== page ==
Mr Ong working with magicians in the UK.

How do you feel about your huge following on Instagram?

For those who are reading this article, go follow me on Instagram @harapanong. It’s currently at 19.2k followers. Shameless plug aside, I feel pretty proud about it. I started posting the magic that I like and it just grew really quickly from there—it was insane. I don’t buy followers or bots to like my posts. It has opened many doors for me; I can find magicians to hang out with in every country because they know me from Instagram.


What speed would you need to swim at to cover 1.5km in under half an hour? For Mr Teo, this isn’t just a Maths problem to solve in class.

What inspired you to attend the Ironman triathlons?

I completed an Olympic distance triathlon in 2008 comprising a 1.5km swim, a 40km bike course and a 10km run. I then decided to up the ante, challenge myself further, and take part in Ironman in 2009.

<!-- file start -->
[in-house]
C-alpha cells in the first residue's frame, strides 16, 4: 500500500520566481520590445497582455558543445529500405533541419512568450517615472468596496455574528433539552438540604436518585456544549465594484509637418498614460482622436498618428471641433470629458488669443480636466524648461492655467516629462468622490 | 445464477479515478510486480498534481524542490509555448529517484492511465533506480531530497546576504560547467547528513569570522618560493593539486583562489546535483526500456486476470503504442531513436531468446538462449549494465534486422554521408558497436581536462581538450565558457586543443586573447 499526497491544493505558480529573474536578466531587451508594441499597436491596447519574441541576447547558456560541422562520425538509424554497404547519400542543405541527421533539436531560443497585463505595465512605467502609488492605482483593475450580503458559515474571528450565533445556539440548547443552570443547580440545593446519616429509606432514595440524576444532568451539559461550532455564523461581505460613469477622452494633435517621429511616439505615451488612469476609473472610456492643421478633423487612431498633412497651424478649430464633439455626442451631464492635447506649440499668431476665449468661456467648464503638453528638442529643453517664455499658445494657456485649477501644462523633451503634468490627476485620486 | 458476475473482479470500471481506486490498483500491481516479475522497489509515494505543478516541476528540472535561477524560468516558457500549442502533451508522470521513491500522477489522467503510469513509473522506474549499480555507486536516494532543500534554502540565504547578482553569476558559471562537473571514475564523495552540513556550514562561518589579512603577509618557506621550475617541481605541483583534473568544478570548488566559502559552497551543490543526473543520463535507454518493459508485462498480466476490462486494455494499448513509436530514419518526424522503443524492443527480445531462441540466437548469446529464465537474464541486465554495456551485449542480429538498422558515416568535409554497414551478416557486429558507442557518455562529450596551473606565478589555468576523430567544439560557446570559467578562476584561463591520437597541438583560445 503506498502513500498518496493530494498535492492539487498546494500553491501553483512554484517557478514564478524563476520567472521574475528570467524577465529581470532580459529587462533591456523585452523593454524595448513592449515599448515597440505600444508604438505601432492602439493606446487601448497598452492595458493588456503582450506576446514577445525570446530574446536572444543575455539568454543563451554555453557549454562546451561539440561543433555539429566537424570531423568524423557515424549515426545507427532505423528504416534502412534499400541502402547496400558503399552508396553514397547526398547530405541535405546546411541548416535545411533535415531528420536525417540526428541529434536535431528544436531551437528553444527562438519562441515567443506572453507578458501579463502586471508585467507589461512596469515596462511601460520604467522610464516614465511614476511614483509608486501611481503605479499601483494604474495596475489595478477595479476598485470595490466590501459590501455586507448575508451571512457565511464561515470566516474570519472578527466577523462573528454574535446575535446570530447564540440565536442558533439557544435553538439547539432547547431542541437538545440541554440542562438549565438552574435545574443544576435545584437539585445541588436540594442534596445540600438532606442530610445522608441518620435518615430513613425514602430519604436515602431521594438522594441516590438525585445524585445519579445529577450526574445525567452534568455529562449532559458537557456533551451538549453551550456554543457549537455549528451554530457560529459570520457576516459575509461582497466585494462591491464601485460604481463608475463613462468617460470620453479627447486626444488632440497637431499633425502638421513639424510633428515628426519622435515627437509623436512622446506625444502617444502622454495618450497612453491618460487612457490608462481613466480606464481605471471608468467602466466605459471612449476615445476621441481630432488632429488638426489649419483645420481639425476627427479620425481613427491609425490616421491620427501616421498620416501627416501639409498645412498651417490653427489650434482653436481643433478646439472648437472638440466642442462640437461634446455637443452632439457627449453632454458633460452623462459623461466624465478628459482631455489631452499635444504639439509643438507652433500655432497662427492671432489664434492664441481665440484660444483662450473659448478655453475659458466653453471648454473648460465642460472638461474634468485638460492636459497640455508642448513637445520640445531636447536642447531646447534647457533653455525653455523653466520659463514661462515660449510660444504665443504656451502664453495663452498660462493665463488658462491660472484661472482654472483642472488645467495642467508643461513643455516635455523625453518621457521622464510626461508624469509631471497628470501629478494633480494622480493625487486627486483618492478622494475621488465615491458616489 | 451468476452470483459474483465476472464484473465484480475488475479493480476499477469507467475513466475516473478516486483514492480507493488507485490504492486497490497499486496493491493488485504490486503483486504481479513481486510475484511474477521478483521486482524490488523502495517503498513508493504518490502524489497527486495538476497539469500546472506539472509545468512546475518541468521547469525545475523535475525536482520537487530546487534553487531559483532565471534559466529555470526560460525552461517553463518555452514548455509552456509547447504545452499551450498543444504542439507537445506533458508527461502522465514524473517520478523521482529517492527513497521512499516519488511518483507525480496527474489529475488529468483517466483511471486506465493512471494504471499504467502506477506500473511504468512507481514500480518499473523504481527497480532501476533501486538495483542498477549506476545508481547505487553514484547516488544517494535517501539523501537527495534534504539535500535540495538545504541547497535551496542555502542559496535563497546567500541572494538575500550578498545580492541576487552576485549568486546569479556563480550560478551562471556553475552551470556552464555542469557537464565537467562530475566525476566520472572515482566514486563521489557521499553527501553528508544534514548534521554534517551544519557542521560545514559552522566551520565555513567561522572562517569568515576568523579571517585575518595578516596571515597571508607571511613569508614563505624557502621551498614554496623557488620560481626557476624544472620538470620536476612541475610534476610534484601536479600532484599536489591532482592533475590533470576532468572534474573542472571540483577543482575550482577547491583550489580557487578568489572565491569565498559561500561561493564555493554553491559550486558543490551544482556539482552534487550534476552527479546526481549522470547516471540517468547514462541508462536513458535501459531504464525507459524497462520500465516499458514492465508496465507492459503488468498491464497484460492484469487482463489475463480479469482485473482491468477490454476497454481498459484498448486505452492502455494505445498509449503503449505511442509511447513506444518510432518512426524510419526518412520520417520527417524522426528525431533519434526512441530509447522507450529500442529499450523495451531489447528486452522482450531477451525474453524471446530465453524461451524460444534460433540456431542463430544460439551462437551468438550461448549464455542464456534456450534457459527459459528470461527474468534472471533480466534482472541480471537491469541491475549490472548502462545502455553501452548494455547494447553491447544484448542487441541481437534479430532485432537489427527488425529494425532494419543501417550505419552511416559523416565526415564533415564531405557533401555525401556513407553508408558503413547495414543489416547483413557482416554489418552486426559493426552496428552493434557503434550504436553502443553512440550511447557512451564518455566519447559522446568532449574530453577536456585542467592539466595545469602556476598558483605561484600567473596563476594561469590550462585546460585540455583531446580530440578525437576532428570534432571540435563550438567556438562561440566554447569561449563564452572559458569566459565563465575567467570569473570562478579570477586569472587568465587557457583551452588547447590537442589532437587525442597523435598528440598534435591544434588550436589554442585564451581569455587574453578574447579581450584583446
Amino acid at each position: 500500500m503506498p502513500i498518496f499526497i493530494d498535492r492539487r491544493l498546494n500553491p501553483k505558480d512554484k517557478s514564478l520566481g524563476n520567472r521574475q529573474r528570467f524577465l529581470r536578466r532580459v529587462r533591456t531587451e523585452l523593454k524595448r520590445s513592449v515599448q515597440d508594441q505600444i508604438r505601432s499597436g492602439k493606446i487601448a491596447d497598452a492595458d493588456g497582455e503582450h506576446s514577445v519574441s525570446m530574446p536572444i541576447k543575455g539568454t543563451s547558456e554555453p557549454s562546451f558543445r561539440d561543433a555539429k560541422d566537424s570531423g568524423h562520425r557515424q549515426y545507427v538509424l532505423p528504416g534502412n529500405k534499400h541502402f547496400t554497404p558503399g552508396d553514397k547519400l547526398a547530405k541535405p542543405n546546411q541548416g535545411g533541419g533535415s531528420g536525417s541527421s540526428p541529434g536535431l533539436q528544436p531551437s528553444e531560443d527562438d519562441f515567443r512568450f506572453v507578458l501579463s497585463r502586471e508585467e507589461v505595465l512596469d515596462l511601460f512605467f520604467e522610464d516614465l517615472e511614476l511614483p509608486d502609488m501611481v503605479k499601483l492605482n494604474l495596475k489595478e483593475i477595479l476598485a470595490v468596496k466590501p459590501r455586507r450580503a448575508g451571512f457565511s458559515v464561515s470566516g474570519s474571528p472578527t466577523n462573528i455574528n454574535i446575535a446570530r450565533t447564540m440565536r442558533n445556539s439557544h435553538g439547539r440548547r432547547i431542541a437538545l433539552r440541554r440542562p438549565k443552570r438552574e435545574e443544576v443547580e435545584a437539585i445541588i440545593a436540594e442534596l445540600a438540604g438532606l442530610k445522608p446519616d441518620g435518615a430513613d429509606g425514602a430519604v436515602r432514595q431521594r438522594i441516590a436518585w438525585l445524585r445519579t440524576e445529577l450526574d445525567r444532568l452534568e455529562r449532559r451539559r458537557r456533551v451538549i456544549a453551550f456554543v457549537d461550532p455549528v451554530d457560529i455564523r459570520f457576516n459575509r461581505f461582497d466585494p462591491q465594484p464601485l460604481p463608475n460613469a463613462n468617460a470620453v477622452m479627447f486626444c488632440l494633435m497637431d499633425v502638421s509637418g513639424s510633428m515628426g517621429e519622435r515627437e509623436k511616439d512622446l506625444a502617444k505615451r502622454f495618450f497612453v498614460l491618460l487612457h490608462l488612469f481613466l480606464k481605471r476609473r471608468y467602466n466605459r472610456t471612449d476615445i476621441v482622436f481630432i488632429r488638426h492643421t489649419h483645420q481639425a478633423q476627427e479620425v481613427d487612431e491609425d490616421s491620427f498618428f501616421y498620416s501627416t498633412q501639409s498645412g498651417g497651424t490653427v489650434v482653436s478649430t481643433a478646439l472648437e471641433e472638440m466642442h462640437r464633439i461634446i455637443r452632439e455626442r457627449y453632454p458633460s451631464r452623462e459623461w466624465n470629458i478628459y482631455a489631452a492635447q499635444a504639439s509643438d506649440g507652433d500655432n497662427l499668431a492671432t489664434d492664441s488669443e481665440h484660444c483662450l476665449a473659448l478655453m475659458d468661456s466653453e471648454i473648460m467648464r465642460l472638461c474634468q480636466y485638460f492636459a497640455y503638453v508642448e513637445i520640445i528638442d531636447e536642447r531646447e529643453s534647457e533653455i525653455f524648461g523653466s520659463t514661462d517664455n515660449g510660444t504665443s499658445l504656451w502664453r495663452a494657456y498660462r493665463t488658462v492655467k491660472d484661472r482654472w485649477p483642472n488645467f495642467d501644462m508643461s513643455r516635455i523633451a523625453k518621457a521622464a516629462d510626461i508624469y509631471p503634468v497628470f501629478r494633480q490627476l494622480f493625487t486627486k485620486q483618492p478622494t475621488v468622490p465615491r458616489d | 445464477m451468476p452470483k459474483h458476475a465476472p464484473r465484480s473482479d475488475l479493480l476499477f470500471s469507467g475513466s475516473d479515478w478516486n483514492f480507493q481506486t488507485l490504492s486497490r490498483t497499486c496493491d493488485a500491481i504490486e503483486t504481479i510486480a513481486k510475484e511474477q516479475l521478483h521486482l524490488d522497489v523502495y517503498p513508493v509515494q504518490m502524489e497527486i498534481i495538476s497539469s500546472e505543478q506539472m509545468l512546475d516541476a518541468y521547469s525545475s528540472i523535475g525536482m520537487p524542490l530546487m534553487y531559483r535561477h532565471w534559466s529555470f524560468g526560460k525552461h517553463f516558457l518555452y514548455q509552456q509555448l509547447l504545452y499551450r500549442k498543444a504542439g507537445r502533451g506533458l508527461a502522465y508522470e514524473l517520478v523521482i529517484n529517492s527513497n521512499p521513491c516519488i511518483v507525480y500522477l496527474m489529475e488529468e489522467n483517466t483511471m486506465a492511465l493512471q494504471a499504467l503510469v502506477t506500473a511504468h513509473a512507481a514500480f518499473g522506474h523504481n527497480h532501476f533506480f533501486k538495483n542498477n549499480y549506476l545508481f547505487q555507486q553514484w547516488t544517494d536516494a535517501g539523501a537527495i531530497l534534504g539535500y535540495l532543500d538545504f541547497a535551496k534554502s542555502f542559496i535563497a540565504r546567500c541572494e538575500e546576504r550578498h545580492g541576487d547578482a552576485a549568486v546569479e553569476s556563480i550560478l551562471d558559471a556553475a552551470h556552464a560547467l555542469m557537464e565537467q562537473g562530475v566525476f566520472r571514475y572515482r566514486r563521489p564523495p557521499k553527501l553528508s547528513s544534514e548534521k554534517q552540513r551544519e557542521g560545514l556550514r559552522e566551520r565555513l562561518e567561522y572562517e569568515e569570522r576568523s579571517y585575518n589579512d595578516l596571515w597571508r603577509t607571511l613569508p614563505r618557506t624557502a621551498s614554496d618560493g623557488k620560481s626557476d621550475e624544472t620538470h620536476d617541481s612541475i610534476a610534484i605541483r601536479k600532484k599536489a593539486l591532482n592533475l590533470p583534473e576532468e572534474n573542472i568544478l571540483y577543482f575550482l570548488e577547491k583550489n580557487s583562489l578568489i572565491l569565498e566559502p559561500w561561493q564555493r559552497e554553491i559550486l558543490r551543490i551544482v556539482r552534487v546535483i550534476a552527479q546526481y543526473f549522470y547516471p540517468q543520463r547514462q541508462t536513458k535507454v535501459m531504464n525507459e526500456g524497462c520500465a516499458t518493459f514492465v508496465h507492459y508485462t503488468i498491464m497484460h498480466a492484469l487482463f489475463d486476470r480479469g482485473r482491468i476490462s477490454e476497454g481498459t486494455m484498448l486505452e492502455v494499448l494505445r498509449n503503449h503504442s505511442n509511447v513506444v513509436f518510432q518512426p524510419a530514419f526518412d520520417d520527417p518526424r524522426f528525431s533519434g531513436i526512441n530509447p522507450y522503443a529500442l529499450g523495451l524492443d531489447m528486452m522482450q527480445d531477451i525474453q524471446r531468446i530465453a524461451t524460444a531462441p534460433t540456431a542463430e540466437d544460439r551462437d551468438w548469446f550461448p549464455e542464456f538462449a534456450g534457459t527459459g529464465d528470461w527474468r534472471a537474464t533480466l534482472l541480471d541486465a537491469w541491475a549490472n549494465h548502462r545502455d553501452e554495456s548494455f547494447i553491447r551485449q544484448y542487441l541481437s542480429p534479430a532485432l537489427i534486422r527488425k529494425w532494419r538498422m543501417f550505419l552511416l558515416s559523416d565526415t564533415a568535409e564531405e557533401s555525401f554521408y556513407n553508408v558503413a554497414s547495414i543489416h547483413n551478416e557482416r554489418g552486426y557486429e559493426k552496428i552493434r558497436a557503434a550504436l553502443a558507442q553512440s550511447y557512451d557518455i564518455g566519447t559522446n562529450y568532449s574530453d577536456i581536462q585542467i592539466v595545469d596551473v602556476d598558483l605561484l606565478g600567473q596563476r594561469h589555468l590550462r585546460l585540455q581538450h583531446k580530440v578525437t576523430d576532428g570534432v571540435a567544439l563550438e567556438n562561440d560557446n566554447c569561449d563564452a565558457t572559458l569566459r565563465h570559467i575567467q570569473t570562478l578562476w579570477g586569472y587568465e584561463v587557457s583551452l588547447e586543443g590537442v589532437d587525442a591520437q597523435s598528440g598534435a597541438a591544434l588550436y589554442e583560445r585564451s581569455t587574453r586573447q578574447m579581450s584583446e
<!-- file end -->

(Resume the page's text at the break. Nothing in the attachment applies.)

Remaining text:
How many Ironman triathlons/marathons have you attended thus far?

I’ve completed seven Ironman triathlons thus far (every year in 2009 through 2014, and in 2016) and done four marathons (in 2008, 2011, 2013 and 2015). I’ve also completed two ultramarathons in 2011 and 2013: the ultramarathons were 12-hour races to complete as many 10.5km loops in MacRitchie Reservoir as possible in time span of 12 hours. In 2011, I completed seven loops and in 2013, eight.

Do you have a special work out schedule you follow when you prepare for the marathons/triathlons?

Training for the ironman triathlon is progressive, and preparation usually takes about six months. I followed a routine on a daily basis, usually 2x swims, 2x cycling and 3x run. At the peak, I would swim 4km or cycle 180-200km or run 32km. During the school holidays, I would train twice a day, and sometimes even do a short distance triathlon. There are ways to vary the training so as to break the monotony of just a swim, bike or run. Just to clarify, training workouts are on a daily basis, so in a week I do 2x swim, 2x cycling and 3x running.